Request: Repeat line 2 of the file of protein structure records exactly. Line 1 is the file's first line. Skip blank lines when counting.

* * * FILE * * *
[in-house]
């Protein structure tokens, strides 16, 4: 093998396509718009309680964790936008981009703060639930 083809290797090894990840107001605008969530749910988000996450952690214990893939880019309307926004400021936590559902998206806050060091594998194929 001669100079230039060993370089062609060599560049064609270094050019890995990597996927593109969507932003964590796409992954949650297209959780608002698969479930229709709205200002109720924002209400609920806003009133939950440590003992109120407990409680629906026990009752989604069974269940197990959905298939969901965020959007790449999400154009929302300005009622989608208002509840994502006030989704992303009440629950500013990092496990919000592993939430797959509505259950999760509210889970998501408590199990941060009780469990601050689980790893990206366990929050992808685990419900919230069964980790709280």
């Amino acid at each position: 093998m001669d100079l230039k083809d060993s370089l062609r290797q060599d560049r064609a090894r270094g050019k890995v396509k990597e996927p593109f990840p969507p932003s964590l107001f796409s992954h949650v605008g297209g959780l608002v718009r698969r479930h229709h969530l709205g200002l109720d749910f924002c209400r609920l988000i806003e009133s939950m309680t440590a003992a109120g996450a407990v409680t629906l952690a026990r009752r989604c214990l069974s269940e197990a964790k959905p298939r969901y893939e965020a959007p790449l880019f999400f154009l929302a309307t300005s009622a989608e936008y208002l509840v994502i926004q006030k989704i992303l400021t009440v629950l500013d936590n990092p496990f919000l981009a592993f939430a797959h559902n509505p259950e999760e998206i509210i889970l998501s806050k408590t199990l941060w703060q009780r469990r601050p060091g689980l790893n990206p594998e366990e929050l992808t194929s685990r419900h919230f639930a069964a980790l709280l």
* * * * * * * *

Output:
């Protein structure tokens, strides 16, 4: 093998396509718009309680964790936008981009703060639930 083809290797090894990840107001605008969530749910988000996450952690214990893939880019309307926004400021936590559902998206806050060091594998194929 001669100079230039060993370089062609060599560049064609270094050019890995990597996927593109969507932003964590796409992954949650297209959780608002698969479930229709709205200002109720924002209400609920806003009133939950440590003992109120407990409680629906026990009752989604069974269940197990959905298939969901965020959007790449999400154009929302300005009622989608208002509840994502006030989704992303009440629950500013990092496990919000592993939430797959509505259950999760509210889970998501408590199990941060009780469990601050689980790893990206366990929050992808685990419900919230069964980790709280």